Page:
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The challenge for Tesco’s new broom is to adapt fully to the changing way that shoppers now buy

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This week’s surprise exit of Tesco chief executive Philip Clarke, to be replaced in the role by Unilever veteran Dave Lewis, has sparked a flurry of debate, suggestions and questions to be answered. Centre stage is a consensus that Tesco will now focus on price under the leadership of a fast-moving consumer goods (FMCG) expert. But among the suggestions is also the idea that the supermarket’s estate is simply not set up for the way people want to shop today, in an age when ecommerce and multichannel shopping are becoming an accepted norm.

The supermarket today warned on profits as it announced that Clarke would be replaced by Lewis on October 1. It warned of trading conditions that were “more challenging” than had been expected.

Tesco chairman Sir Richard Broadbent today said that Clarke had agreed this was “the appropriate moment to hand over to a new leader with fresh perspectives and a new profile.” He also had praise for Clarke, noting in particular the work that the 40-year-Tesco-veteran had done “to set a clear direction and reposition Tesco to meet the rapid changes taking place in the retail market.” Meanwhile, Tesco also emphasied Lewis’ experience in business turnaround situations within Unilever.

Analysts will be looking to see what Lewis’ turnaround plan is, and already many believe that price will be key to the new plan.

Chris Edger, professor of multi-unit leadership at Birmingham City University, says Tesco has been hit by three key issues: the economic crisis, the emergence of technology and changing consumer behaviour. “All,” he says, “have changed how people shops – which is smaller, more often and in a more promiscuous manner.” The internet, he said, had become a facilitator for price comparison – and Tesco profit margins of more than 5% were simply “unsustainable” in this climate.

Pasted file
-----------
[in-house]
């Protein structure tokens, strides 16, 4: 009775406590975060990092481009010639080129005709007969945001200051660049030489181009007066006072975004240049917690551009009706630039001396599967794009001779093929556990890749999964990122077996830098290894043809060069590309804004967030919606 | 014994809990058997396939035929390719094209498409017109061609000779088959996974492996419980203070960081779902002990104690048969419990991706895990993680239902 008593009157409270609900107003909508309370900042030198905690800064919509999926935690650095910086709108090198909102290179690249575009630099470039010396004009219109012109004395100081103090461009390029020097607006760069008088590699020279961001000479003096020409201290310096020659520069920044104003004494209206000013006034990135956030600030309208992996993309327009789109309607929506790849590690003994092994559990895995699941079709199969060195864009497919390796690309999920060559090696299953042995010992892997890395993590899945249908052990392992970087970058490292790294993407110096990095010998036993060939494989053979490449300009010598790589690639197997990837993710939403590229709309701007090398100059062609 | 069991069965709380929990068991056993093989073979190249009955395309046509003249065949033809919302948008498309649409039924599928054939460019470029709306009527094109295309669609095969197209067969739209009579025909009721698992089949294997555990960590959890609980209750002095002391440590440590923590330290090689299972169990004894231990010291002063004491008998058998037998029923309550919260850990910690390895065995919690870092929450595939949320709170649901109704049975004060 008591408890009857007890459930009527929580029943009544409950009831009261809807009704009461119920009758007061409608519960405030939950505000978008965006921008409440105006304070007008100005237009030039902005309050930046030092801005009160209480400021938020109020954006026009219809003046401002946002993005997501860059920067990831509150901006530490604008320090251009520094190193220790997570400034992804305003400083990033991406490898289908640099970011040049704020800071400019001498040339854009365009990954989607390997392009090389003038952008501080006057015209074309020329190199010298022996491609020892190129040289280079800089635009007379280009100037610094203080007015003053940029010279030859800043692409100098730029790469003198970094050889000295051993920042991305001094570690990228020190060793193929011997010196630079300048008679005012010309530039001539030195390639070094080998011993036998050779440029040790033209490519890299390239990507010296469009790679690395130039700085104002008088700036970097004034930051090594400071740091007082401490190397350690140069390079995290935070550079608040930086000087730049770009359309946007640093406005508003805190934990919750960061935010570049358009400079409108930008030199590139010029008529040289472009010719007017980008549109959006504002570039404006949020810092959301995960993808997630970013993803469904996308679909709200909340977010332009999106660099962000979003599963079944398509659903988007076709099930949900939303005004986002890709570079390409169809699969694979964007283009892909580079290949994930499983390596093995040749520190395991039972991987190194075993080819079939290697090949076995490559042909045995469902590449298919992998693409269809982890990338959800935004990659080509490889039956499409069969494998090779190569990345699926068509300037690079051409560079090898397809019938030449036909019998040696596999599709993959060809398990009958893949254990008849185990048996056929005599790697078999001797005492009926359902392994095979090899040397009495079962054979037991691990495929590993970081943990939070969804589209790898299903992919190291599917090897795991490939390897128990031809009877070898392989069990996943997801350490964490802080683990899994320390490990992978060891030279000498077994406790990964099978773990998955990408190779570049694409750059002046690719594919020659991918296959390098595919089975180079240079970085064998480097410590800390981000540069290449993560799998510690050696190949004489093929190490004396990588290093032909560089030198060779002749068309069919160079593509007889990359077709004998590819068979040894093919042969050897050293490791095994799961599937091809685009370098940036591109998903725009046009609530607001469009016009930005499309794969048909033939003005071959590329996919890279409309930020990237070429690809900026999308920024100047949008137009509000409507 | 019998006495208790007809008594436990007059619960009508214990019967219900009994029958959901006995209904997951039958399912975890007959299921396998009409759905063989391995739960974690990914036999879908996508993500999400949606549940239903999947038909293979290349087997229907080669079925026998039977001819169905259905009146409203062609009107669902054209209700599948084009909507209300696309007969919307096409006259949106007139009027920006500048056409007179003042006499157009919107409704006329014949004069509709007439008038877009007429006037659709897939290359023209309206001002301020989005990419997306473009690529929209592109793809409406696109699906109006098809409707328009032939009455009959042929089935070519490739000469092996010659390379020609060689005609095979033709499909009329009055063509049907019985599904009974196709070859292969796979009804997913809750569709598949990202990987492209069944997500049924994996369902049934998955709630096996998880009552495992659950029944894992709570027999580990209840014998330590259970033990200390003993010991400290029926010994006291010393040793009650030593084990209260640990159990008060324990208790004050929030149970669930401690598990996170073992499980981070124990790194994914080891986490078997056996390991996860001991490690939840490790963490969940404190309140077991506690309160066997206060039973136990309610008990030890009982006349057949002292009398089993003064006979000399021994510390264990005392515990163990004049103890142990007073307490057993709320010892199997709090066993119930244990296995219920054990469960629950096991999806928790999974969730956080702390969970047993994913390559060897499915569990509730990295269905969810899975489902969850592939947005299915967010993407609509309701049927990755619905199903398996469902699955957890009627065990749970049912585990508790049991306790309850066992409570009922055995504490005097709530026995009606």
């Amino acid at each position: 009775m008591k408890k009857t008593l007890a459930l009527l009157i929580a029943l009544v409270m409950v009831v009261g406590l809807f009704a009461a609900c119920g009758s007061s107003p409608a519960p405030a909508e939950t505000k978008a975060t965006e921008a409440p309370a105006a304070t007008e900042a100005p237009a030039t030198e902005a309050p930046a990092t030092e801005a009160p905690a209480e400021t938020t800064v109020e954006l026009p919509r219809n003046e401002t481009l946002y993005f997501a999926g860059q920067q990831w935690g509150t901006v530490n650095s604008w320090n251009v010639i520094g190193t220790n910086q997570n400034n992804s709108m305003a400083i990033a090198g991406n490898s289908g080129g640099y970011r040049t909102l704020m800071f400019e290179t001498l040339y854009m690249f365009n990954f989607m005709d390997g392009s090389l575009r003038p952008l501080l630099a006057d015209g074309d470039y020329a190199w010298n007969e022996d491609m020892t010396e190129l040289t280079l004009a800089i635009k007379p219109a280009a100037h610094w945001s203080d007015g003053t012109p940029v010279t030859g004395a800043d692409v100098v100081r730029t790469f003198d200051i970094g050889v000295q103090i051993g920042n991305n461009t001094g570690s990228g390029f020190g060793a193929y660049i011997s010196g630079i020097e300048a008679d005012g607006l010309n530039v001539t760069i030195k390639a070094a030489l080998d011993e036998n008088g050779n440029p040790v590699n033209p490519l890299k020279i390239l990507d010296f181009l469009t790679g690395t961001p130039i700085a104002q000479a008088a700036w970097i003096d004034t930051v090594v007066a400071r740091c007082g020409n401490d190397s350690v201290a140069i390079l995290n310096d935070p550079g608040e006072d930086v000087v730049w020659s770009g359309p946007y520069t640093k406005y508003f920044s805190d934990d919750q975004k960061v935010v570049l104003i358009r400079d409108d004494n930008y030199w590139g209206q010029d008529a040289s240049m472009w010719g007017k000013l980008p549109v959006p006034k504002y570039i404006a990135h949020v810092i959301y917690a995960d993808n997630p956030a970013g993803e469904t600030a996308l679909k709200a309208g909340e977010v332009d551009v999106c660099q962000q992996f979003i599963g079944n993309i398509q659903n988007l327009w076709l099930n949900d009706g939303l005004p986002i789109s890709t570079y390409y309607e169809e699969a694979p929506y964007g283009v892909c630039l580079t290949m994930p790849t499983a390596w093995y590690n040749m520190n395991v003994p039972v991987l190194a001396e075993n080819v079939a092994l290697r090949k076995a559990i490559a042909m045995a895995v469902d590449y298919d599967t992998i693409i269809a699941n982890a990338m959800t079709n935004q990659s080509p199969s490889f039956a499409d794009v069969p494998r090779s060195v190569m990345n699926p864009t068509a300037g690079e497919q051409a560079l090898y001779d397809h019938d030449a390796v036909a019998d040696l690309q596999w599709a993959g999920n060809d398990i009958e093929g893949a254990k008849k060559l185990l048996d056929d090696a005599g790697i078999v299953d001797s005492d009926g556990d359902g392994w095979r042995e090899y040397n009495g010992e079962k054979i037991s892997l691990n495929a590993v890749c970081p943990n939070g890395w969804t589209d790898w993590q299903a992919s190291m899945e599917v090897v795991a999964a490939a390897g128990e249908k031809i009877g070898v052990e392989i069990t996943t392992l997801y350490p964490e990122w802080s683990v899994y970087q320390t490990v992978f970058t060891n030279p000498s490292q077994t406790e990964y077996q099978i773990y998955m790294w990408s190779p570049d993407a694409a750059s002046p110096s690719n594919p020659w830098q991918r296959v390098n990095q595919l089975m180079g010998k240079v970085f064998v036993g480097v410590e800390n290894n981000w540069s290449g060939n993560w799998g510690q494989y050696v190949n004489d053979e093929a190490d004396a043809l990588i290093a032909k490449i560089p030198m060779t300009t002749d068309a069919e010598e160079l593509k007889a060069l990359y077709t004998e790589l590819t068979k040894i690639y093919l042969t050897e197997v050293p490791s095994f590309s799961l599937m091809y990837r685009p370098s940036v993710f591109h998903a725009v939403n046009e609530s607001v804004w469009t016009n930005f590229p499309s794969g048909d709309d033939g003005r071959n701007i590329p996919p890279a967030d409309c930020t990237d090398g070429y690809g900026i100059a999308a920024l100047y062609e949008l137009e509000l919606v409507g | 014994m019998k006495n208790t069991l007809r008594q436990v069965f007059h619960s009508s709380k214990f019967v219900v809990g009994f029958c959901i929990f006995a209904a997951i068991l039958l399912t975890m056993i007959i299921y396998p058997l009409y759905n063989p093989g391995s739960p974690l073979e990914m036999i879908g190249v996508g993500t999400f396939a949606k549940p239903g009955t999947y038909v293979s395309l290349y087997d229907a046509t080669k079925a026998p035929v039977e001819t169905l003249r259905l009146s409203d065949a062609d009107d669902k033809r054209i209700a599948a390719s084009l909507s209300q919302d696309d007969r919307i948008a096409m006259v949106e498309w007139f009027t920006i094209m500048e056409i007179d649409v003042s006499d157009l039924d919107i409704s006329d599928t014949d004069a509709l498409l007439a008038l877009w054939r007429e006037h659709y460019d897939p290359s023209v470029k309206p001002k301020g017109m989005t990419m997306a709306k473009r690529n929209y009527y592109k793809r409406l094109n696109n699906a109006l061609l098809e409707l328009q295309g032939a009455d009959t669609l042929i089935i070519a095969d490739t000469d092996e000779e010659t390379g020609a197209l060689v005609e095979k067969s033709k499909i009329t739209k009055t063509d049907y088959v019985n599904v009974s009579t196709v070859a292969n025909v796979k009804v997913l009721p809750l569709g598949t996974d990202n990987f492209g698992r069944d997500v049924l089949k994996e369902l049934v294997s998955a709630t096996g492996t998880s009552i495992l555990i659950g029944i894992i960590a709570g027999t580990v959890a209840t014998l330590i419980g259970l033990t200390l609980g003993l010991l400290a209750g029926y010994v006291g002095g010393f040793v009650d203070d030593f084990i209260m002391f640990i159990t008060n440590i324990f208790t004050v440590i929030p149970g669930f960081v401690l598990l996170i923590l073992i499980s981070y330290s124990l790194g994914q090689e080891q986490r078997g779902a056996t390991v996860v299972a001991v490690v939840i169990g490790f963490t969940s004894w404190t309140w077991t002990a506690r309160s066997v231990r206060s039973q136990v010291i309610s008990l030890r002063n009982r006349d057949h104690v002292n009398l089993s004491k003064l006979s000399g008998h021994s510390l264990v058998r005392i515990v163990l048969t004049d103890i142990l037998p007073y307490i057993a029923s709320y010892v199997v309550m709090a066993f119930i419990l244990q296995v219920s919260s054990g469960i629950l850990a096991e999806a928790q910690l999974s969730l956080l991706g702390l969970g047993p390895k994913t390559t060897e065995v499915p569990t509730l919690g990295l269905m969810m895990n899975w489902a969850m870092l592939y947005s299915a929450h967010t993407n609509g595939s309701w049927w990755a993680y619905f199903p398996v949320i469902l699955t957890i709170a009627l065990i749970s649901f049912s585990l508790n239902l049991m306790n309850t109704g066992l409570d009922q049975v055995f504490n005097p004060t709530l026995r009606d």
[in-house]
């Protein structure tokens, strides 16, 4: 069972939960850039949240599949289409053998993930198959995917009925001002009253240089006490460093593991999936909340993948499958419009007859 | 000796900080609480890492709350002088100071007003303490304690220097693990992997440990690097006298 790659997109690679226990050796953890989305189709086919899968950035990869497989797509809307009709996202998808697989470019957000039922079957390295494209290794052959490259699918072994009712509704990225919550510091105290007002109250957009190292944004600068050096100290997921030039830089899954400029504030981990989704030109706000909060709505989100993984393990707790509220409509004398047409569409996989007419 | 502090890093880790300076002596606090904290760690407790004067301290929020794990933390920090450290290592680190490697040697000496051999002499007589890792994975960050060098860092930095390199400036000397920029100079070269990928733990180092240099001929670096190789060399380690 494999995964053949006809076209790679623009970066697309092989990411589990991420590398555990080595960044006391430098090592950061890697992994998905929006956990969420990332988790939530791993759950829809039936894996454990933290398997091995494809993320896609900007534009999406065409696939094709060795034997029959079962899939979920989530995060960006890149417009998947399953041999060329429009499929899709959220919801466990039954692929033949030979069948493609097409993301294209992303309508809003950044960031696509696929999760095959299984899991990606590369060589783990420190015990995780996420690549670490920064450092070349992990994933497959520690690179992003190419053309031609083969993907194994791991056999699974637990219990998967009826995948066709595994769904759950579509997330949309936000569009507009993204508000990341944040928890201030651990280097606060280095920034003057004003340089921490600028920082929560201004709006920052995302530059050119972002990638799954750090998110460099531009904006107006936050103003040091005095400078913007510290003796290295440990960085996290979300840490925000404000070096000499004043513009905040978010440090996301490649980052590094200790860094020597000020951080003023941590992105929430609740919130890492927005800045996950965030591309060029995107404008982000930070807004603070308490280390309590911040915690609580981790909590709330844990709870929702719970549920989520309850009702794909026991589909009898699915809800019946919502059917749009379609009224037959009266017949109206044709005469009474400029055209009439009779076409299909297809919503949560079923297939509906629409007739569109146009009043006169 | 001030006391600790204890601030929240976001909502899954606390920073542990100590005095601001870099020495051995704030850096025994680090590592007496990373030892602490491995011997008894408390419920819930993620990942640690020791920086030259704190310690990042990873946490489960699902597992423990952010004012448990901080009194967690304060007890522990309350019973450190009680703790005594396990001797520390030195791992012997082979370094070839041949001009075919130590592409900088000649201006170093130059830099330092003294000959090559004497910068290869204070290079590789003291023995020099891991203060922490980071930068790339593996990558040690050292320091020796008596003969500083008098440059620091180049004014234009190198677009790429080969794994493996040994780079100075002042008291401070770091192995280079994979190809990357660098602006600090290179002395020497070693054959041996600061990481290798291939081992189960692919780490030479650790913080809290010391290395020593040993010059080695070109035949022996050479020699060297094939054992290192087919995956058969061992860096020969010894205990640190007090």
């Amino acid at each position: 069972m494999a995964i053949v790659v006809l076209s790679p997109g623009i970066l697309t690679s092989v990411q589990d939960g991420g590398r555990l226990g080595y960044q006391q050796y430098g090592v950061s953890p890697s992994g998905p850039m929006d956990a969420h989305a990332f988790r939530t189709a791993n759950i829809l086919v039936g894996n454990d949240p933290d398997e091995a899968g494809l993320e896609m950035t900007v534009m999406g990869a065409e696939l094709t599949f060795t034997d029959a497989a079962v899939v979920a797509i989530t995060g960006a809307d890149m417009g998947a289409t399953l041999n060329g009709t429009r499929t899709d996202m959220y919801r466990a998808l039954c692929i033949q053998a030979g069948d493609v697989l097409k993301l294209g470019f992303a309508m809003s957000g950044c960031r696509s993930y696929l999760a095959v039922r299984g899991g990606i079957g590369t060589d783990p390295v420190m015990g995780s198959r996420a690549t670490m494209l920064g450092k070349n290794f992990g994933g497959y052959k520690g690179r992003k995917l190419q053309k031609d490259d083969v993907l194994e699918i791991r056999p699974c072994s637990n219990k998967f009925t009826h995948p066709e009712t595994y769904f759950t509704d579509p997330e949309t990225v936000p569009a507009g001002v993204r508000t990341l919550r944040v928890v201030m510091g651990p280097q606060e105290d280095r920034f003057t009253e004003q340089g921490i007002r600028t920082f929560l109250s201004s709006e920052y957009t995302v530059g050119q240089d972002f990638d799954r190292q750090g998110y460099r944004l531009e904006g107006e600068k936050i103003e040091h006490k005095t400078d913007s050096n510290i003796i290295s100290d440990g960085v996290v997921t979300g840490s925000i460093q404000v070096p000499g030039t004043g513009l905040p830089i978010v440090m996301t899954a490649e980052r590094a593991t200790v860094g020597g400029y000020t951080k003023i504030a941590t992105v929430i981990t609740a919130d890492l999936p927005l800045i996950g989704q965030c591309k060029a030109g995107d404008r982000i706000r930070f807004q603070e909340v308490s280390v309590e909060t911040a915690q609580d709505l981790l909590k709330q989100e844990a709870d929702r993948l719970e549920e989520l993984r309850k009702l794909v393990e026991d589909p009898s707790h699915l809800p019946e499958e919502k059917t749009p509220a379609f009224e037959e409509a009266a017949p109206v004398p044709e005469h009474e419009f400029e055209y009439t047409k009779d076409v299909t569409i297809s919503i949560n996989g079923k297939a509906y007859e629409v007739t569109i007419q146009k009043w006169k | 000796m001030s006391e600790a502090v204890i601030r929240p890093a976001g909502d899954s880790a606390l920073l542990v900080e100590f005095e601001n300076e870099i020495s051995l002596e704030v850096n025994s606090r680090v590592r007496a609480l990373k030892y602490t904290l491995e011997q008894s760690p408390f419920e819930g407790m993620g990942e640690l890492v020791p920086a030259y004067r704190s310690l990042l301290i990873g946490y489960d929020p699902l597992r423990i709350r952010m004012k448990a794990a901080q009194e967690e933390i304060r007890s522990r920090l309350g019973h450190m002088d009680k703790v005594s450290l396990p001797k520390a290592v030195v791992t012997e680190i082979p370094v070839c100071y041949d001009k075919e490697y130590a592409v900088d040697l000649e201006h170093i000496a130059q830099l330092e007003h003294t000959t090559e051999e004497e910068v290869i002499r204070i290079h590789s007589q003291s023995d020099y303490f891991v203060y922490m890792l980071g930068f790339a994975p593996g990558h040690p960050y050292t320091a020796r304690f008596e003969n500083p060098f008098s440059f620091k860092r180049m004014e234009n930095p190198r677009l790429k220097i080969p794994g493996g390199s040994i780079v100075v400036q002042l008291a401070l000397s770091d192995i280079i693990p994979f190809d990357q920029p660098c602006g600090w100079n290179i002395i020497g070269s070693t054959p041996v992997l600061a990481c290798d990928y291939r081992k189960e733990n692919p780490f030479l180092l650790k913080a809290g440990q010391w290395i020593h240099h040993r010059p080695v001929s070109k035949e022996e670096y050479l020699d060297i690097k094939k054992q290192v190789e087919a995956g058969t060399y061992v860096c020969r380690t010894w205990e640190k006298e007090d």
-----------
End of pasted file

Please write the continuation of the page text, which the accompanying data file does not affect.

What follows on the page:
The emergence of Aldi and Lidl, said Edger, showed that “price is trumping service to some extent,” with price being “the blunt instrument” needed at the moment. And price, he said, would be something that an FMCG veteran such as Dave Lewis knows all about. He said that while Tesco was known for the flexibility, localisation, customisation and convenience that come with multichannel retailing, those, he said, “don’t ameliorate falling like-for-likes.” The supermarket, he says, has a large estate including large out-of-town hypermarket that don’t fit with the current consumer trend towards smaller baskets, and top-up shopping.

Our view: What seems clear is that despite the pioneering work Tesco has done in online and multichannel shopping, its core infrastructure was set up for an age when customers shopped differently. It was grown in the age of the weekly shop, inevitably accessed through a car trip to the largest nearby supermarket. But the way we shop has now changed. More of us buy online, more of us go to the local shop for top-ups and more of us buy at several different food stores rather than just one. All of this change has come about thanks to the growth of ecommerce and the internet and, as Professor Edger points out, as the result of economic changes that mean shoppers are keeping a tighter hold on the purse strings as they consider what they’ll spend on their weekly shop.

But Tesco has large hypermarkets and out-of-town sites where sales simply aren’t keeping up. While most food sales still take place in stores, it seems that we’re no longer prepared to drive a distance to get our food – and that’s something that Tesco’s new management may now look to address.

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